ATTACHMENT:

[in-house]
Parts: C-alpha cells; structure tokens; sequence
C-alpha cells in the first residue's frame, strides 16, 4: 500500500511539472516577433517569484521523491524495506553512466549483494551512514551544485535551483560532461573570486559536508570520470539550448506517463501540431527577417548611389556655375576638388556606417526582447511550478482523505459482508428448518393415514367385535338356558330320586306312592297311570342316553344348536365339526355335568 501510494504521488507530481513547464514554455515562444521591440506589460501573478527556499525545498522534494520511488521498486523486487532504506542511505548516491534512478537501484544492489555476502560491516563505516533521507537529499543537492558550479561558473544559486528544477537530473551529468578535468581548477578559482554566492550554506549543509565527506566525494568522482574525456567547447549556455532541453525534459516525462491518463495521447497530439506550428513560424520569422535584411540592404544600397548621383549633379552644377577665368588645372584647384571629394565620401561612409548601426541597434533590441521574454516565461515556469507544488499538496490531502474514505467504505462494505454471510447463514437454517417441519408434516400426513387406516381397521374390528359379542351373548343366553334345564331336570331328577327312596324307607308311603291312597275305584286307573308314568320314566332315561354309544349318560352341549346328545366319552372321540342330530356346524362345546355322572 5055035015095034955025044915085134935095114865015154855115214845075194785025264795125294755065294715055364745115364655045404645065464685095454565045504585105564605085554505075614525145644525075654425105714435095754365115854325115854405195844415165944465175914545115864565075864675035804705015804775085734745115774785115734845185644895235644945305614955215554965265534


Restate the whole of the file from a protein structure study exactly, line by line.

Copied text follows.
[in-house]
Parts: C-alpha cells; structure tokens; sequence
C-alpha cells in the first residue's frame, strides 16, 4: 500500500511539472516577433517569484521523491524495506553512466549483494551512514551544485535551483560532461573570486559536508570520470539550448506517463501540431527577417548611389556655375576638388556606417526582447511550478482523505459482508428448518393415514367385535338356558330320586306312592297311570342316553344348536365339526355335568 501510494504521488507530481513547464514554455515562444521591440506589460501573478527556499525545498522534494520511488521498486523486487532504506542511505548516491534512478537501484544492489555476502560491516563505516533521507537529499543537492558550479561558473544559486528544477537530473551529468578535468581548477578559482554566492550554506549543509565527506566525494568522482574525456567547447549556455532541453525534459516525462491518463495521447497530439506550428513560424520569422535584411540592404544600397548621383549633379552644377577665368588645372584647384571629394565620401561612409548601426541597434533590441521574454516565461515556469507544488499538496490531502474514505467504505462494505454471510447463514437454517417441519408434516400426513387406516381397521374390528359379542351373548343366553334345564331336570331328577327312596324307607308311603291312597275305584286307573308314568320314566332315561354309544349318560352341549346328545366319552372321540342330530356346524362345546355322572 5055035015095034955025044915085134935095114865015154855115214845075194785025264795125294755065294715055364745115364655045404645065464685095454565045504585105564605085554505075614525145644525075654425105714435095754365115854325115854405195844415165944465175914545115864565075864675035804705015804775085734745115774785115734845185644895235644945305614955215554965265534